We support Jo Johnson’s aspirations, set out in the White Paper, to create a more diverse higher education sector. However, we have some concerns about the proposal to allow new entrants to the sector to have provisional degree awarding powers from day one.
The minister suggests that international universities such as Harvard University, the Massachusetts Institute of Technology or an Indian Institute of Technology might wish to establish themselves in the UK. It is reasonable that there should be an express route for them in the UK and a reciprocal agreement for British universities in their home countries. They have well-established track records and are clearly financially sustainable. They can demonstrate outputs, employability and proven quality.
There are also established alternative providers that deserve accelerated recognition, particularly if this can be limited to their specific subject experience or level. However, recently established institutions will be unable to demonstrate quality or financial sustainability, and this presents a real risk to students. Protection for them must be specified before these changes go forward.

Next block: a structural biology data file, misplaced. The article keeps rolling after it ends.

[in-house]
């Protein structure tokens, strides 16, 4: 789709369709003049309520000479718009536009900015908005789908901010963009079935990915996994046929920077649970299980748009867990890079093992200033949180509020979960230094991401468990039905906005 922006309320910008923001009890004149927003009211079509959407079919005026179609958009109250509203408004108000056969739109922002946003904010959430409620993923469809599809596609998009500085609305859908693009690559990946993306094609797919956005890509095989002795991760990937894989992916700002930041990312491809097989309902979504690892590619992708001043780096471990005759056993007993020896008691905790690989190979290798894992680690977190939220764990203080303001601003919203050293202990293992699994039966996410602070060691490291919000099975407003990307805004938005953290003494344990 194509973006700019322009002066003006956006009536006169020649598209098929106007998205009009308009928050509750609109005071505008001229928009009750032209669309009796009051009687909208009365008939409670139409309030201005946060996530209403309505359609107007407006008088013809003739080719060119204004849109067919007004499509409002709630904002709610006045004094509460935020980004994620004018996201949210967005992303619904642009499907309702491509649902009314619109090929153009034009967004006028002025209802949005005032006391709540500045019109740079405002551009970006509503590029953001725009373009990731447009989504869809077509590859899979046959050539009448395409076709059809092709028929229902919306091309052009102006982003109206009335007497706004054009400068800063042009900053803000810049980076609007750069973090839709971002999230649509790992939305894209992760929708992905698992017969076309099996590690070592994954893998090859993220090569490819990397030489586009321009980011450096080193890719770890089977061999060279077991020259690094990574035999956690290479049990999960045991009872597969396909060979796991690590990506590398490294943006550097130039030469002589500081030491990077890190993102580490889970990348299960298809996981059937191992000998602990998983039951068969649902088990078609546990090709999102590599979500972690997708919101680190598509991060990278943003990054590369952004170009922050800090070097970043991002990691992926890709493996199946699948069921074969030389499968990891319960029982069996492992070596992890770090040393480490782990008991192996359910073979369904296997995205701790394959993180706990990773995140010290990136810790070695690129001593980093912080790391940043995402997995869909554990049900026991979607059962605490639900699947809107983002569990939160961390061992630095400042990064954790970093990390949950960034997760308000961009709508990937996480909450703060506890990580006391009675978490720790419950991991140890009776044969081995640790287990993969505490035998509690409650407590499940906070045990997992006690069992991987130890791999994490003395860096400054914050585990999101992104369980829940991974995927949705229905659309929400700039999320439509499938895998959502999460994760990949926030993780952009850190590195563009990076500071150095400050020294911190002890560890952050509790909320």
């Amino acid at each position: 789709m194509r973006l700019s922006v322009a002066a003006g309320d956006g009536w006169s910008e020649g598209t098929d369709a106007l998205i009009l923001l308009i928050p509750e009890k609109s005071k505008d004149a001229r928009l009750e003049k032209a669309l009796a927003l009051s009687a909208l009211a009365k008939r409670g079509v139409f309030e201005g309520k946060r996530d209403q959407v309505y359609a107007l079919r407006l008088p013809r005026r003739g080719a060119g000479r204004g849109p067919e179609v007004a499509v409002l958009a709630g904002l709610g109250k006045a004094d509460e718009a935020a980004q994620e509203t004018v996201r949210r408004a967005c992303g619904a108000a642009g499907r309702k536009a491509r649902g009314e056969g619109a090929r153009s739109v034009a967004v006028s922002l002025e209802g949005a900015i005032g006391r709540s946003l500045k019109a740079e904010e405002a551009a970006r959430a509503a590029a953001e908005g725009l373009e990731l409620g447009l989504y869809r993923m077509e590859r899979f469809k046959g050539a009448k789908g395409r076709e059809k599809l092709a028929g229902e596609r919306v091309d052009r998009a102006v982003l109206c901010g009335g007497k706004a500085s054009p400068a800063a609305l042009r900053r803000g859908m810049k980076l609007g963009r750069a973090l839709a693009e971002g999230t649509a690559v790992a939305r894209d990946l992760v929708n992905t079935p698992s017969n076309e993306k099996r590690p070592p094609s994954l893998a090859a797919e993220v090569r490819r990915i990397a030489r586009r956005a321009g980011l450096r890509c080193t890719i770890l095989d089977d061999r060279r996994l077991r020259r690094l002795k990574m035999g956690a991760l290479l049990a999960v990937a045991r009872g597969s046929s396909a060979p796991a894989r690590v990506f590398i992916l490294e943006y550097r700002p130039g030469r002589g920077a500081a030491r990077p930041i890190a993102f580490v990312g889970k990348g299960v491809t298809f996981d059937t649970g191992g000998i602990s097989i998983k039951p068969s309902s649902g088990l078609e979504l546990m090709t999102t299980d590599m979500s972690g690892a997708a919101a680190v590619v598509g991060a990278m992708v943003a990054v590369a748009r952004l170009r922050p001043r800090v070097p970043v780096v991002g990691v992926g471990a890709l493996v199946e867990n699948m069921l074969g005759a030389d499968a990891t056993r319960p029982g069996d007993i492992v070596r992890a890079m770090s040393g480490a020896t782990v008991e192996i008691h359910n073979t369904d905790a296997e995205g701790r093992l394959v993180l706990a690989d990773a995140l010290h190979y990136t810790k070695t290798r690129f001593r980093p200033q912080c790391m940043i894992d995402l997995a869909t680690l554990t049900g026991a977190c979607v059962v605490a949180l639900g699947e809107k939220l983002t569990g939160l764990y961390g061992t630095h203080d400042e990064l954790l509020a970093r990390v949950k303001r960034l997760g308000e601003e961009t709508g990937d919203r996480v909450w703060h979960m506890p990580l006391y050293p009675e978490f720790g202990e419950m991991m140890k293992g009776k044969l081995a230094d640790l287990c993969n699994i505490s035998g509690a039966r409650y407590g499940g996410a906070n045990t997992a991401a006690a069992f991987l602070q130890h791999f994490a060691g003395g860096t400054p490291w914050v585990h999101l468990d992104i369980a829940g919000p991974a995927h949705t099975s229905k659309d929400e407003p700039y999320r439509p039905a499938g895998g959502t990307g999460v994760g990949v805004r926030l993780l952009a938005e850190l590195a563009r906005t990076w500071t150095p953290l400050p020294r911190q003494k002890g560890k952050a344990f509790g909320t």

Aldwyn Cooper, vice-chancellor, Regent’s University London, chair, Independent Universities Group
Philip Hallam , vice-chancellor and CEO, Arden University
Carl Lygo, vice-chancellor, BPP University, vice-chair, Independent Universities Group
Kai Peters, chief executive, Ashridge Business School
Sir Anthony Seldon, vice-chancellor, University of Buckingham
Ashley Wheaton, principal, University College of Estate Management